Posted February 3, 2012 by Transition Mid-atlantic
Categories: Environmental, Food Sustainability


Back to the Garden


  • Permaculture Talk
  • Land Use Cooperatives Discussion
  • Tool Exchange
  • Seed Exchange

When: Friday, March 2, 2012
7:30-9:30 PM

Where: Woodstock Dutch Reformed Church
16 Tinker St, Woodstock, NY
Cost:     Admission by donation


When: March 17-18, 2012

What:  Training for For Transition (T4T)
Transition U.S. is offering the Training for Transition Course developed by the Transition Network and taught around the world. This participatory, 15-hour course is an in-depth experiential introduction to the theories and practices of Transition where we:

  • Explore ways of increasing community resilience
  • Learn to describe the challenges of our times in ways that bring people together and inspire action
  • Receive tools for community outreach, education and creating shared vision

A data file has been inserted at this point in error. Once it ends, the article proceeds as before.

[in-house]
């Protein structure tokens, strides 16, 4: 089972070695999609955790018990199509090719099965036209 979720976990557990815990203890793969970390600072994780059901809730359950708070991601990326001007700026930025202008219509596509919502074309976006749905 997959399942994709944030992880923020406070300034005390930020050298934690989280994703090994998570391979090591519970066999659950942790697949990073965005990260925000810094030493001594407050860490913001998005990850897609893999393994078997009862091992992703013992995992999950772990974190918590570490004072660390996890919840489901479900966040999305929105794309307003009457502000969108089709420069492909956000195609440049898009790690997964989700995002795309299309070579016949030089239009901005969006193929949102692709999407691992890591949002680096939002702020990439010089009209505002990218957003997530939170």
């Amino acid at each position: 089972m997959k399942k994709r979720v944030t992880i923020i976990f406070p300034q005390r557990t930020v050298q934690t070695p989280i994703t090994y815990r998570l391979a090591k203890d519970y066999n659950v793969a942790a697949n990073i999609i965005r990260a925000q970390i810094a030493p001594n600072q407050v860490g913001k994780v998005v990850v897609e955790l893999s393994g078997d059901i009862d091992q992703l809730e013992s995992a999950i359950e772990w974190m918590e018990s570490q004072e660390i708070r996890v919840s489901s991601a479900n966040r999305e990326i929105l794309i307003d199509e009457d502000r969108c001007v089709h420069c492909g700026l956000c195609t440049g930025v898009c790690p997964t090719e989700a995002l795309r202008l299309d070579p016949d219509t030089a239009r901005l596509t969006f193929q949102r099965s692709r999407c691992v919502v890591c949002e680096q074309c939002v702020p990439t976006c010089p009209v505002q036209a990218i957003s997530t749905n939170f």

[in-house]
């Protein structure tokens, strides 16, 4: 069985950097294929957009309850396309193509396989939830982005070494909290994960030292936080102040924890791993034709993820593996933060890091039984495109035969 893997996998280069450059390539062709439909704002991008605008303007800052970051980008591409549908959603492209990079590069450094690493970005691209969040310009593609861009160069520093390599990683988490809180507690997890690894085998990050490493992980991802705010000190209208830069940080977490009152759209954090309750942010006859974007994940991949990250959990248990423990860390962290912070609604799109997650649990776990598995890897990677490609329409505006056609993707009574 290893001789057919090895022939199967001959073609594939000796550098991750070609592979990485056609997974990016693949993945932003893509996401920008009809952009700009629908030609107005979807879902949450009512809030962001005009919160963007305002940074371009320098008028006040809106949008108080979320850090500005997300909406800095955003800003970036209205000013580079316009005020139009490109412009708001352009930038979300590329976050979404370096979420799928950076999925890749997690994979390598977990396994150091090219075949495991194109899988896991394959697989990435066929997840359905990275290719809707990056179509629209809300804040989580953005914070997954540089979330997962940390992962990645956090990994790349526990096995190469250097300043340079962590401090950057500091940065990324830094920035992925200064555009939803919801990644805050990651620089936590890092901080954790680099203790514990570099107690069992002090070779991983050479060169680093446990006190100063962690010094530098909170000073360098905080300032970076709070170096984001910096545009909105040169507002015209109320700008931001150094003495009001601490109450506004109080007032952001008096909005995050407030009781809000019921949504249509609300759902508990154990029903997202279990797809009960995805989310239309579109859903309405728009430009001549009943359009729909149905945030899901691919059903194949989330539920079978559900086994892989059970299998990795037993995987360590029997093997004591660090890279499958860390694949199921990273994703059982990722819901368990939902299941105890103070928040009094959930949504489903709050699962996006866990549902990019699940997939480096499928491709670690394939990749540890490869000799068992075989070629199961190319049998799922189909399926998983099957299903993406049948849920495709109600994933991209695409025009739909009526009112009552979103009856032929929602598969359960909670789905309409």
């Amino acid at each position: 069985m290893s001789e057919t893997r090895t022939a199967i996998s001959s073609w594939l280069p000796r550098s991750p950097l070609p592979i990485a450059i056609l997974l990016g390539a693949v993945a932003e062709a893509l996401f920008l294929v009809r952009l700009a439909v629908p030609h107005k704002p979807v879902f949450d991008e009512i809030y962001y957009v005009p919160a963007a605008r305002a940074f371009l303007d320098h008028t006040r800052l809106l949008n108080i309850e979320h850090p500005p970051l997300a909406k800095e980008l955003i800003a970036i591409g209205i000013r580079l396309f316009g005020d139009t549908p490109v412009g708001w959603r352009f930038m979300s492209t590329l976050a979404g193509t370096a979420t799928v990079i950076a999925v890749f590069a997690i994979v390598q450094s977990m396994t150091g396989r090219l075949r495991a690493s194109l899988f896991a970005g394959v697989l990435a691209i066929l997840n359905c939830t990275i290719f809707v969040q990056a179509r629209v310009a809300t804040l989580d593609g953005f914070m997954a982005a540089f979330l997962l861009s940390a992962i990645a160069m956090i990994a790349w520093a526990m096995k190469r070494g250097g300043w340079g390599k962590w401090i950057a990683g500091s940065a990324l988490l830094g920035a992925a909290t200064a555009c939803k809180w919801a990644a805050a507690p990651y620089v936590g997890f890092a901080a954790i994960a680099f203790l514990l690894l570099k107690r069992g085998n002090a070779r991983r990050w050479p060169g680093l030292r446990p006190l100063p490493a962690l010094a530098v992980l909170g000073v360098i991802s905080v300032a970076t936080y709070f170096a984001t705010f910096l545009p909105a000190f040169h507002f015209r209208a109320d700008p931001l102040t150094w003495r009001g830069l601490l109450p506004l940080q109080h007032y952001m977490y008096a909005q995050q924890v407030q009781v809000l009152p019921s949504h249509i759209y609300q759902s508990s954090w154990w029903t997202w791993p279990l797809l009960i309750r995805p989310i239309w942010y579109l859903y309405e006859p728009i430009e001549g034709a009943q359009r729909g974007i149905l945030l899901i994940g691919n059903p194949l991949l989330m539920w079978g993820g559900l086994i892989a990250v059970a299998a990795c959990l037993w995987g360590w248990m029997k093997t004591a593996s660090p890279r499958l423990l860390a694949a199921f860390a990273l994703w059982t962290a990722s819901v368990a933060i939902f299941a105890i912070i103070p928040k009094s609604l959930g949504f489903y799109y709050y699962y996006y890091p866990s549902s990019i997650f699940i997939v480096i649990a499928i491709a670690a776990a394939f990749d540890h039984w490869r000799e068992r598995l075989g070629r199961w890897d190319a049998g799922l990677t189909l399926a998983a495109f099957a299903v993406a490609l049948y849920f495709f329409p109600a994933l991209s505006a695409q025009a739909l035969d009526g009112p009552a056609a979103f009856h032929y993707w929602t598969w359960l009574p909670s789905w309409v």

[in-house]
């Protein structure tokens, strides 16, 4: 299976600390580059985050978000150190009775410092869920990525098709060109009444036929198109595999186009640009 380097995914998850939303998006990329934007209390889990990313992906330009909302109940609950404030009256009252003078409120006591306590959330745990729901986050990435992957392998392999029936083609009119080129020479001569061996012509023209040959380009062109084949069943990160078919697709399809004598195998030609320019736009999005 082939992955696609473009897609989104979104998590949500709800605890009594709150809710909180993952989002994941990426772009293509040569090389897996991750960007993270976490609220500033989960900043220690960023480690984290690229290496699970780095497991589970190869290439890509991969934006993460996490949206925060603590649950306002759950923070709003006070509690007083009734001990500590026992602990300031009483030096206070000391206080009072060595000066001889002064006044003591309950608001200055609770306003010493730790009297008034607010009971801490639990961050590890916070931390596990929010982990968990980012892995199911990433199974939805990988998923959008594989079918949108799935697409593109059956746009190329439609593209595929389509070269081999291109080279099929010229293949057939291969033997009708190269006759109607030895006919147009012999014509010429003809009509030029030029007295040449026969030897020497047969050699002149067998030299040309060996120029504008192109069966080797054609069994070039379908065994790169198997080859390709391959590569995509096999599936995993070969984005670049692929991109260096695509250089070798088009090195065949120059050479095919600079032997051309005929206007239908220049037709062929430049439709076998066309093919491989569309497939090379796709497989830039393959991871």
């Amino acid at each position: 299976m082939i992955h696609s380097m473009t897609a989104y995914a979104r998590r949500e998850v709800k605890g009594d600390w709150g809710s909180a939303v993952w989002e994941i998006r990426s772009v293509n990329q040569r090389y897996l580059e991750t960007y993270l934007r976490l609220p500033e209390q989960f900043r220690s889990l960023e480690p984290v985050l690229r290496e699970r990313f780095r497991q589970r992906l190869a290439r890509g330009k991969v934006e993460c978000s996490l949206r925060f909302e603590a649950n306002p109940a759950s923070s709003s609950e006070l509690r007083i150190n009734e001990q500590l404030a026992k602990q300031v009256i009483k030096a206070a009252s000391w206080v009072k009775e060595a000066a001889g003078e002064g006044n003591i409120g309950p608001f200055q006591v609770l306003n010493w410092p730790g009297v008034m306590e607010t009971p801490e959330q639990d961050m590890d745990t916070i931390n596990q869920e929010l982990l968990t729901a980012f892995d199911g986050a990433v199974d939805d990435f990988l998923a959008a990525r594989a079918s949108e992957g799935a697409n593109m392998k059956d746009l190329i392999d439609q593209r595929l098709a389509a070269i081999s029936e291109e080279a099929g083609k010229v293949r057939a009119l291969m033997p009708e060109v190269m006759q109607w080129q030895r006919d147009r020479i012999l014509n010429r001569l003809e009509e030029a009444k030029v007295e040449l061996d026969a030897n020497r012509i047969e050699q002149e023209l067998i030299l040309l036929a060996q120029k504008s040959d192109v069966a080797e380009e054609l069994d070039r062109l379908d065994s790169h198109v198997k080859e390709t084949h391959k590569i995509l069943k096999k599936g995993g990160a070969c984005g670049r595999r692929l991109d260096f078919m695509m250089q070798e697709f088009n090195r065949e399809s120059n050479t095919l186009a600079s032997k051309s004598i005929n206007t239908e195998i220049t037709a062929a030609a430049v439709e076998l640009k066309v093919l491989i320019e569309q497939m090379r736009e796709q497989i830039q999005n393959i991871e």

• Learn ways to work with obstacles that have prevented our communities from responding to the challenges
  • Learn how to facilitate community collaboration — supporting existing leadership and expanding the number and diversity of people involved
  • Meet others in your region who share your concerns and want to transition to greater stability and security
  • Become a part of a rapidly growing positive, inspirational, global movement!

Who should attend: People interested in learning ways to transition their community to greater resilience and sustainability

Where: Marbletown Multi-Arts (MaMA), Stone Ridge, NY

More info and Registration:

Carol Reingold at cflamm@pobox.com or 646-322-0239 and,

David Bruner at dsb@null.net
or 845-309-2162.

OR Register online at: http://www.t4transition.org

More about the Transition Movement:

http://www.TransitionUS.org & http://www.TransitionNetwork.org

Looking forward to a sustainable Woodstock…….AND MID-HUDSON VALLEY


Thursday, Feb 2 is Film Night in Woodstock & Ulster Countywide